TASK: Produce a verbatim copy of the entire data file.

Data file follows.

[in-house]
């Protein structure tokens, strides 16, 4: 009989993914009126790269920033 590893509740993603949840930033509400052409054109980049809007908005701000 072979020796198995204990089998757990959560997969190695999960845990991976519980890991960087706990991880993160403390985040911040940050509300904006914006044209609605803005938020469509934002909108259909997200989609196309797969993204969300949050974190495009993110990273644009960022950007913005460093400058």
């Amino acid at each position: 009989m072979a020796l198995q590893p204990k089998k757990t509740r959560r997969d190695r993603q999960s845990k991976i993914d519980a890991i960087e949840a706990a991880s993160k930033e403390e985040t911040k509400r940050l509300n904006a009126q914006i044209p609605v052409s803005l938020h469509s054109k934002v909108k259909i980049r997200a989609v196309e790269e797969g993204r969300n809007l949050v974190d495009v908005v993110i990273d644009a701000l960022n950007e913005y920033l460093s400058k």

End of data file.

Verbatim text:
[in-house]
């Protein structure tokens, strides 16, 4: 009989993914009126790269920033 590893509740993603949840930033509400052409054109980049809007908005701000 072979020796198995204990089998757990959560997969190695999960845990991976519980890991960087706990991880993160403390985040911040940050509300904006914006044209609605803005938020469509934002909108259909997200989609196309797969993204969300949050974190495009993110990273644009960022950007913005460093400058």
């Amino acid at each position: 009989m072979a020796l198995q590893p204990k089998k757990t509740r959560r997969d190695r993603q999960s845990k991976i993914d519980a890991i960087e949840a706990a991880s993160k930033e403390e985040t911040k509400r940050l509300n904006a009126q914006i044209p609605v052409s803005l938020h469509s054109k934002v909108k259909i980049r997200a989609v196309e790269e797969g993204r969300n809007l949050v974190d495009v908005v993110i990273d644009a701000l960022n950007e913005y920033l460093s400058k």